“It’s been like Thanksgiving every day since Thursday,” said Jeff Durrough, the regional director of logistics who oversees both distribution centers.

On Monday, Gov. Mike DeWine declared a state of emergency and on Thursday canceled school for three weeks. Customers that had already been stocking up went into overdrive at the prospect of being home with children for days on end.

At 435,000 square feet, the distribution center is slightly bigger than the Jack Casino in Downtown Cincinnati or nearly half the size of the Kenwood Towne Centre in Sycamore Township. Except for the lobby and a few offices, the entire facility is refrigerated, half at 34-40 degrees and the other frozen at 0 to -20 degrees.

Technically, it’s also a warehouse – but Kroger is not in the business of storing food for more time than it takes to split up an incoming truck full of strawberries and mix it into the daily orders on several outgoing trucks. Some items are at the facility for only a few hours; other items, like jackfruit, might stay there for one to two days max. Kroger ships milk and bread directly to stores from factories.

The center employs 230 workers and is operated 24 hours. Usually, the overnight shift is for cleaning and maintenance but now also includes all the overtime from distribution.

Kroger is hiring as fast as it can for the distribution center to relieve the added weight on the workers, though many have eagerly worked the non-mandatory overtime. With the shutdown of bars and restaurants and layoffs at hotels, the center is looking to poach experienced logistical employees from the hospitality industry to meet increasing shipping demands.

McMullen said company-wide Kroger has 10,000 unfilled positions that it needs to fill. Average pay is $15 per hour, or $20 if you count benefits.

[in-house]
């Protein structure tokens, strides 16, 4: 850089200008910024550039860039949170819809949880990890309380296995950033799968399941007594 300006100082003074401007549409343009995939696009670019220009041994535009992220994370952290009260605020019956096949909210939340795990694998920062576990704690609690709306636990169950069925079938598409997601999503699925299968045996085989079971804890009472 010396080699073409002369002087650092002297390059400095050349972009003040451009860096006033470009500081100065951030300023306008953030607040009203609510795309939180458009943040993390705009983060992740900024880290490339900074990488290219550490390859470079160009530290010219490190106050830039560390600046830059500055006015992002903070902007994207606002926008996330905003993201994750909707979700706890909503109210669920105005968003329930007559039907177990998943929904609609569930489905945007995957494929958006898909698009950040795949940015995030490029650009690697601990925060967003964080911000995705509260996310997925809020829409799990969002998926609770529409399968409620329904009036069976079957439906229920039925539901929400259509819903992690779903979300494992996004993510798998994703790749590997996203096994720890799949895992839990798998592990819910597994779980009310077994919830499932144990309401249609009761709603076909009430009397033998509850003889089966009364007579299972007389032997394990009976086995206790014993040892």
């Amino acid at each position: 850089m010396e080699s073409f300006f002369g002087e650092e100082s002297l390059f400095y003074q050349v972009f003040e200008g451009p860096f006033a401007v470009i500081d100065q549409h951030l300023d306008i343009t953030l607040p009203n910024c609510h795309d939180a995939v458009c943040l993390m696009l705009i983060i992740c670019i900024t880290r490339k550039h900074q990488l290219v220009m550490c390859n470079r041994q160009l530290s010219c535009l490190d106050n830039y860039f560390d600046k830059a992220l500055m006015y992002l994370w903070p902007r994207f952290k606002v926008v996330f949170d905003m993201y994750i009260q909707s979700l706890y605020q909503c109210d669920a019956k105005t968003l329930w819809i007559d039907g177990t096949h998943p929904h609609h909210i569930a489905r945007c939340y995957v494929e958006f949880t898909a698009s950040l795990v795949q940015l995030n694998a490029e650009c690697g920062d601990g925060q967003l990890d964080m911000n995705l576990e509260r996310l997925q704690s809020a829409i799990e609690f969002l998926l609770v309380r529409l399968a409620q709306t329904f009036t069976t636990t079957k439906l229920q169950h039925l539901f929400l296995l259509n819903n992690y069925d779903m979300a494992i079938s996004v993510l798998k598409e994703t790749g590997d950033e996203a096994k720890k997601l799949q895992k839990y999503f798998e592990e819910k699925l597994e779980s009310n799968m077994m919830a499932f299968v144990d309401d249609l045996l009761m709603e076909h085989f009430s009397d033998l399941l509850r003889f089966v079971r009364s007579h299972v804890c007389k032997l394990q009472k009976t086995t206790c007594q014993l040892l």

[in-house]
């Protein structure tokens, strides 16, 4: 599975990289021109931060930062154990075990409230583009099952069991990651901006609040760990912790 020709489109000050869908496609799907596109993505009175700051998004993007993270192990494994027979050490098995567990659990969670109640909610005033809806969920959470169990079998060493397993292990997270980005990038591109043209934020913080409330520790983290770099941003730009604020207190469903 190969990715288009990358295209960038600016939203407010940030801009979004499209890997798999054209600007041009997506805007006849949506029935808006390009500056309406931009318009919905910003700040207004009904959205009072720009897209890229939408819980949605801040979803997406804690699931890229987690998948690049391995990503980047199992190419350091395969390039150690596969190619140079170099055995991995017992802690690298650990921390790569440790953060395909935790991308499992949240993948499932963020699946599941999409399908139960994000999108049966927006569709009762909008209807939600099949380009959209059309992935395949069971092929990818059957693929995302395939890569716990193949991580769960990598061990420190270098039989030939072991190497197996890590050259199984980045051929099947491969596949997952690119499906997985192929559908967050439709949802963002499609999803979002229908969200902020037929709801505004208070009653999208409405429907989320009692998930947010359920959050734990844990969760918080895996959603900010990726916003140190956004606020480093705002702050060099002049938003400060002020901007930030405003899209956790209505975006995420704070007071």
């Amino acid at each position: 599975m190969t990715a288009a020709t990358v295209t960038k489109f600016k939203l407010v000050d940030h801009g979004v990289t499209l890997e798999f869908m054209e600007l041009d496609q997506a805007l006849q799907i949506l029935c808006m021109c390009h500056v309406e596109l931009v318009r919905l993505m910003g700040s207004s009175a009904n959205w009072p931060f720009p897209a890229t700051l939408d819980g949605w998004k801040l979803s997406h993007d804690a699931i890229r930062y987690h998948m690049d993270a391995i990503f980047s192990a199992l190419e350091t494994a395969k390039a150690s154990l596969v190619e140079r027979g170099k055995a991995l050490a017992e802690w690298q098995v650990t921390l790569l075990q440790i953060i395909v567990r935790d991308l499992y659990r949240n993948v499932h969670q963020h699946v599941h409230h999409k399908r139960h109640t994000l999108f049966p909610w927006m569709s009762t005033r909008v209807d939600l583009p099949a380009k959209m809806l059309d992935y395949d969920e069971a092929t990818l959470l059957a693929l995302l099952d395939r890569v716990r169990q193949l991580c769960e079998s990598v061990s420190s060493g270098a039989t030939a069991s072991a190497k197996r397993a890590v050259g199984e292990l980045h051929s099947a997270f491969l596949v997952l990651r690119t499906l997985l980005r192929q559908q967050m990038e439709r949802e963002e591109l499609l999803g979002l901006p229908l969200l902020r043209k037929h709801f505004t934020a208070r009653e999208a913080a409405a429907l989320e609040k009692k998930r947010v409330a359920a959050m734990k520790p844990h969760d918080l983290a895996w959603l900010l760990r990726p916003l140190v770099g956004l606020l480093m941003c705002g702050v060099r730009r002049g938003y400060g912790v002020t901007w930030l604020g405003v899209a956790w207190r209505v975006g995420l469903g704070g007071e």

Pallets of frozen food wait to be loaded on to trucks at the Kroger’s Fresh Distribution Center in Blue Ash on Tuesday, March 17, 2020. The Cincinnati Fresh Center services 105 Kroger stores in the Cincinnati, Dayton and Northern Kentucky areas.

McMullen said he’s encouraged at how Kroger employees have risen to the occasion as the crisis deepens. 

“It’s exciting … all our teams are really working full out – I’m so proud of our teams,” McMullen said. He liked a tweet he saw over the weekend by former TV news anchor Dan Rather:

Kroger said it is consulting with health guidelines and officials as the pandemic widens. Over the weekend, two store workers in Western states tested positive for the coronavirus.

Those workers are recovering and under medical care. Kroger added emergency paid sick leave to workers who test positive for the coronavirus or were placed in mandatory quarantine by their doctors or health officials.

Pressed at how much customers should stock up, McMullen said it ultimately is up to the customer and how much they wish to venture out later. Personally, McMullen said he and his wife are getting by on what they have on hand: They eat a Home Chef prepared meal twice a week or something from the freezer. 

“There’s not a hard-and-fast rule,” McMullen said. “Our whole team is stepping up, and we’re going to be there when customers need it.”

For the latest on Kroger, P&G, Fifth Third Bank and Cincinnati business, follow @alexcoolidge on Twitter.

This article originally appeared on Cincinnati Enquirer: Kroger CEO Rodney McMullen: ‘Plenty of food in the supply chain.’